By Gwyneth Burns
BU News Service
With Election Day looming on Nov. 3, voters across New England are casting ballots early or by mail. But the right to vote is inconsistent across New England when it comes to convicted felons.
Voting rights range from allowing incarcerated felons to register and vote to limiting those rights until after someone is released from incarceration or after completing parole.
Felons in Massachusetts, New Hampshire and Rhode Island lose their voting rights while incarcerated but receive automatic restoration upon release, according to the National Conference of State Legislatures.
“The prohibition on being registered and voting apply only while a person is currently incarcerated and only if for a felony conviction,” according to an election advisory to local election officials released by Massachusetts Secretary of the Commonwealth William Galvin’s office on Oct. 6. “Once a person is released, they are eligible to register as a voter — there is no waiting period.”
According to Galvin’s office, upon release, the person can register and vote with no further action necessary.
The Election Protection Behind Bars Coalition is made up of Massachusetts organizations to promote ballot access for eligible incarcerated voters. Galvin’s office has been sharing information on how to protect these citizens’ rights.
“The right to vote is fundamental and should not be stripped from any incarcerated citizen,” said Kristina Mensik, assistant director of Common Cause Massachusetts, a member of the coalition, focused on overcoming barriers that make it difficult or impossible for the commonwealth’s incarcerated citizens to vote.
“Common Cause and many of our allies hope to build on the work of Mass POWER Vote last fall and resume the right to restore voting rights to all incarcerated citizens,” said Mensik, referring to the Massachusetts Prisoners and Organizers Working for Enfranchisement and Restoration campaign. “That right should not have been stripped of those serving felony convictions.”
In Rhode Island, Secretary of State Nellie Gorbea’s views align with Galvin’s.
“Secretary Gorbea believes that access to the ballot box is a critical part of civic engagement,” said Nick Domings, deputy communications director for Gorbea’s office. “Having the right to vote after incarceration helps a person build commitment to their community and move in a positive direction.”
The status is different in Connecticut, where felons lose their voting rights both while incarcerated and parole. Those rights are restored automatically after parole, according to Secretary of State Denise Merrill’s office.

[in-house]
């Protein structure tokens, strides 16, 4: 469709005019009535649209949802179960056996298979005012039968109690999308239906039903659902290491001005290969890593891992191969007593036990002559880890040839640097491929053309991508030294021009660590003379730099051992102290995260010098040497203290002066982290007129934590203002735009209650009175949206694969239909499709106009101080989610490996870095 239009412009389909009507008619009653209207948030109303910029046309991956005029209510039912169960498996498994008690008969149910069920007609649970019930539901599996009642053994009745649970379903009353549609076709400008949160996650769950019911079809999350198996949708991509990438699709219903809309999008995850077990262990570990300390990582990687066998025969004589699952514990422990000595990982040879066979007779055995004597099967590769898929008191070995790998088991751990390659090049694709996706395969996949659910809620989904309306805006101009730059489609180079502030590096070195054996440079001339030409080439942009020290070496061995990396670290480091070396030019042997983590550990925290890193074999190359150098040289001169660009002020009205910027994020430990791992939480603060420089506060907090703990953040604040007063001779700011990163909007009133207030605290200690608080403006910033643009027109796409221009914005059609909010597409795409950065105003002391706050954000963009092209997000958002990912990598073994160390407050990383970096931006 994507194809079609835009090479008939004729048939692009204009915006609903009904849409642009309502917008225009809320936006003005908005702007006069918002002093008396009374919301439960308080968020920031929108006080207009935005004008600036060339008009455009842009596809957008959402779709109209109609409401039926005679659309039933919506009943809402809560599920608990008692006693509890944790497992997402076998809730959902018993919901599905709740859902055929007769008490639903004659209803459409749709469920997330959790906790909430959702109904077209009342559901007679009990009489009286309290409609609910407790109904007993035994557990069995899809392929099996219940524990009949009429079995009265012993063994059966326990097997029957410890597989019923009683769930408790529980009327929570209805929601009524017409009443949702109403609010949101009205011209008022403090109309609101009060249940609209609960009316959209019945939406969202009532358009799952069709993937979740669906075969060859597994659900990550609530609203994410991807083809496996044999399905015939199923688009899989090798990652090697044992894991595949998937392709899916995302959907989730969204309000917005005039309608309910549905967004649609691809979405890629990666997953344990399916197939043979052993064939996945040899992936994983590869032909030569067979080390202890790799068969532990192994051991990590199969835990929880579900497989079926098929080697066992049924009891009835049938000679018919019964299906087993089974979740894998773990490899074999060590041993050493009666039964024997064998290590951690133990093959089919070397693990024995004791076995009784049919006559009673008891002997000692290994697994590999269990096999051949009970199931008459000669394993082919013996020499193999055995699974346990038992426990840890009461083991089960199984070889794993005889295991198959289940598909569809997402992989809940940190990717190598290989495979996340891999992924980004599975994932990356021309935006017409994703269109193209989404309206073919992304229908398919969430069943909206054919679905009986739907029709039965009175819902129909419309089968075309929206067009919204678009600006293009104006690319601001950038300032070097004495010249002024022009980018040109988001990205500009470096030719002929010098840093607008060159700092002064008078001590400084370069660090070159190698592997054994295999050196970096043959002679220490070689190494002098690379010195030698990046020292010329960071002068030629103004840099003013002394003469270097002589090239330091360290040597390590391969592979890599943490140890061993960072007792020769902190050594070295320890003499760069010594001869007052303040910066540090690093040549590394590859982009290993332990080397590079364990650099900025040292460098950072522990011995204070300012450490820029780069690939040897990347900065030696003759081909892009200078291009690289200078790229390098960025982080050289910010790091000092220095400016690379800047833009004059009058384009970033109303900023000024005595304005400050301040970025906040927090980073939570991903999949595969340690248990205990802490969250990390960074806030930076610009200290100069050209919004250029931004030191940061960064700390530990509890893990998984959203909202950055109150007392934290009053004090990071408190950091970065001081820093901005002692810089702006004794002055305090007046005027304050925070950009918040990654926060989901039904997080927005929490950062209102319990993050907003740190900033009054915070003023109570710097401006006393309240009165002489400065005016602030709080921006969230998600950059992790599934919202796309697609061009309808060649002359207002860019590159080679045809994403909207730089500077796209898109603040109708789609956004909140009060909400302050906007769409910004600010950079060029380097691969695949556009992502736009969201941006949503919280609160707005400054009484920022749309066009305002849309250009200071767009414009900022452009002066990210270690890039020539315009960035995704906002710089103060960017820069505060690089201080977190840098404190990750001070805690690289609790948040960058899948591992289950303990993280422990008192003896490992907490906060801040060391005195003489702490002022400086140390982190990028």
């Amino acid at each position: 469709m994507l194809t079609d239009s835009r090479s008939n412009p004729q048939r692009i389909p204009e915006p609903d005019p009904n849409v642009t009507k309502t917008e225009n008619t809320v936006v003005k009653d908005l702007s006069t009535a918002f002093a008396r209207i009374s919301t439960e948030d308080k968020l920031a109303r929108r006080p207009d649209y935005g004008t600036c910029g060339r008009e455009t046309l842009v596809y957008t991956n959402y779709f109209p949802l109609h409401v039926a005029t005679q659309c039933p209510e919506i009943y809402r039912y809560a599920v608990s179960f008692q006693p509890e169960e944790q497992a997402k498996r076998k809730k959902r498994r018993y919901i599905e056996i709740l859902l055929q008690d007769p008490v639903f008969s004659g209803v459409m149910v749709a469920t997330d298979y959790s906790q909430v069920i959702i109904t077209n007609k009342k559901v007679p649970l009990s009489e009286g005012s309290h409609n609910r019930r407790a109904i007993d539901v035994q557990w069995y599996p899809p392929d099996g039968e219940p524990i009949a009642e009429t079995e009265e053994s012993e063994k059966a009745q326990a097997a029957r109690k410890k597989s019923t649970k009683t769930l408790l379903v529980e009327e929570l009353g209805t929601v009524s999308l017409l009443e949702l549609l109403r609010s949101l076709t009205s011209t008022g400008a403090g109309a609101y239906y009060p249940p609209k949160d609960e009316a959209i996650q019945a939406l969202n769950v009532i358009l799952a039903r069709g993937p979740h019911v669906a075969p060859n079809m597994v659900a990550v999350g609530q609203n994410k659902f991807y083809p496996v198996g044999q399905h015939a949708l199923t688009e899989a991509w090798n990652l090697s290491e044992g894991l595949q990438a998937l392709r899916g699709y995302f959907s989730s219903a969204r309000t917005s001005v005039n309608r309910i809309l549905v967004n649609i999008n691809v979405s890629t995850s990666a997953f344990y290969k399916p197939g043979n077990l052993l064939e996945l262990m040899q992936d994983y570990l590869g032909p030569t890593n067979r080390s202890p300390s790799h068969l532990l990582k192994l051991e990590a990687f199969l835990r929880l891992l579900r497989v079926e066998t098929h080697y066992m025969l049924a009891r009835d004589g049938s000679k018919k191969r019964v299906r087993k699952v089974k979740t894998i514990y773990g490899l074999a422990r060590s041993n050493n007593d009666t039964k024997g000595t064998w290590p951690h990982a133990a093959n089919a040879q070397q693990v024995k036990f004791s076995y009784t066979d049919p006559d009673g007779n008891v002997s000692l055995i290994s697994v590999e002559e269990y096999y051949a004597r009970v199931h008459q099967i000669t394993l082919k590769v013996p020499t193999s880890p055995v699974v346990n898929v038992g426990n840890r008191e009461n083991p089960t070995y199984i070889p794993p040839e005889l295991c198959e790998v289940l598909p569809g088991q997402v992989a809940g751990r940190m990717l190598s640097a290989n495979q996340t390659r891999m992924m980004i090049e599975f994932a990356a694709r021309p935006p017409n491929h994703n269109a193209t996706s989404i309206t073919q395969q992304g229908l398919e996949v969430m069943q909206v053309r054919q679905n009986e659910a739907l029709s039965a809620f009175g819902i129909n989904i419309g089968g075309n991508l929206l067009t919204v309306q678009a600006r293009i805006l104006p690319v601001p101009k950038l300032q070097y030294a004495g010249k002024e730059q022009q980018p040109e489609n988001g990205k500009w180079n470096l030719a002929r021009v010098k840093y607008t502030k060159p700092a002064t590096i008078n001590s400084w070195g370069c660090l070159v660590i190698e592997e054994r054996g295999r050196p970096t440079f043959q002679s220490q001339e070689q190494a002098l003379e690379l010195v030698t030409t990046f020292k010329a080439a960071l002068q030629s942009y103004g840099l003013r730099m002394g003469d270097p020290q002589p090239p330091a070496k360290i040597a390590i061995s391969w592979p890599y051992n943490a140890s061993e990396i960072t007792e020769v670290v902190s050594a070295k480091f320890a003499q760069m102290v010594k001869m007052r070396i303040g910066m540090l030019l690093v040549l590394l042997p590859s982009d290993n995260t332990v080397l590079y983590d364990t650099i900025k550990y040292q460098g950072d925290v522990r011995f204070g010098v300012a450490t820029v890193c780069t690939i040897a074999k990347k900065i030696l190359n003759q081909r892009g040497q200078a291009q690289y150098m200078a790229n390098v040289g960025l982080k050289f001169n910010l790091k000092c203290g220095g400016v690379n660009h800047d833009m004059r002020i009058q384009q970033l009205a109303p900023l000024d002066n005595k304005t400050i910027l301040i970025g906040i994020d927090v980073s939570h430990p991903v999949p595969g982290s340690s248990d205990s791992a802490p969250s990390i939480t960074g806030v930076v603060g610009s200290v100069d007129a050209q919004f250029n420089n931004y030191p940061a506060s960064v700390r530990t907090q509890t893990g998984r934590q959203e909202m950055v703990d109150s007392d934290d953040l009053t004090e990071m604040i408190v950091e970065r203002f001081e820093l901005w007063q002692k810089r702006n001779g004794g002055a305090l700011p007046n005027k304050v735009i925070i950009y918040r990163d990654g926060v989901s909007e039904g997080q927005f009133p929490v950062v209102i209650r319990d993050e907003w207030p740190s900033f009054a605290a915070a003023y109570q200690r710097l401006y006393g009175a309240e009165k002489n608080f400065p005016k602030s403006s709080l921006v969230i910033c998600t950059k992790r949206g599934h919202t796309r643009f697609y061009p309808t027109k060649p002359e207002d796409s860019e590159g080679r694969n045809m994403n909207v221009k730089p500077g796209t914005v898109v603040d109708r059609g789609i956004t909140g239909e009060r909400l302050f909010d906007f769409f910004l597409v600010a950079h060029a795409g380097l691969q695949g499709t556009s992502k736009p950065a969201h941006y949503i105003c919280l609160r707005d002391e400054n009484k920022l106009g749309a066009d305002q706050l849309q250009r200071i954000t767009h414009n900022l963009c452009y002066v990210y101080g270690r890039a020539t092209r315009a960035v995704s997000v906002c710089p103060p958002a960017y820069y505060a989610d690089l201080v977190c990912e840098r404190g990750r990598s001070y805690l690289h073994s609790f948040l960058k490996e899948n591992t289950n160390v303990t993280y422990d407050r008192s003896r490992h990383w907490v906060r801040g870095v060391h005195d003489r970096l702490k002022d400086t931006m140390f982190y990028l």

Merrill has proposed a change in the law that would expand voter registration eligibility to paroled felons. She has advocated for the change in multiple legislative sessions, most recently in January, according to the state’s website.
“This legislation codifies my firmly held belief that those who have paid their debt to society deserve to have their voting rights restored immediately upon release from incarceration,” Merrill said.
The legislation failed this year as the state Legislature on April 21 announced it would not reconvene before its constitutional adjournment on May 6 due to the COVID-19 pandemic.
“Reattaching voting rights to people as they leave their period of confinement doesn’t just alleviate the confusion that can dampen registration, it also will help people to reintegrate into the civic life of their community,” Merrill said. “Voters who exercise their right to vote sooner are more likely to become lifetime voters.”
By contrast, Maine and Vermont felons never lose their right to vote, even while incarcerated, according to the National Center for State Courts.
“As a citizen of the United States, you have unimpeachable rights,” Maine Secretary of State Matthew Dunlap said. “There are no provisions in Maine’s Constitution or laws that would put limitations on a citizen’s constitutional right to vote, and that is in line with my view that voting is a process that belongs to every American citizen, regardless of their legal status.”
Maine and Vermont, along with the District of Columbia, are the only jurisdictions where felons never lose the right to vote, according to the National Conference of State Legislatures.
“Those who are incarcerated are still human beings, and retaining the right to vote keeps them engaged in positively participating in society,” Dunlap said. “It helps them to retain their humanity and their dignity.”
Galvin’s issuance of guidance to elections officials this month was a step forward for those working to restore felon voting rights, advocates said, but it is an ongoing issue that will need to be addressed next legislative session.
“This issue is critically important because a true democracy holds the vote as a cherished duty, and all citizens, especially those most governed while in state control, must have the ability to hold their government accountable,” Mensik said.
This article was originally published in the Cape Cod Times.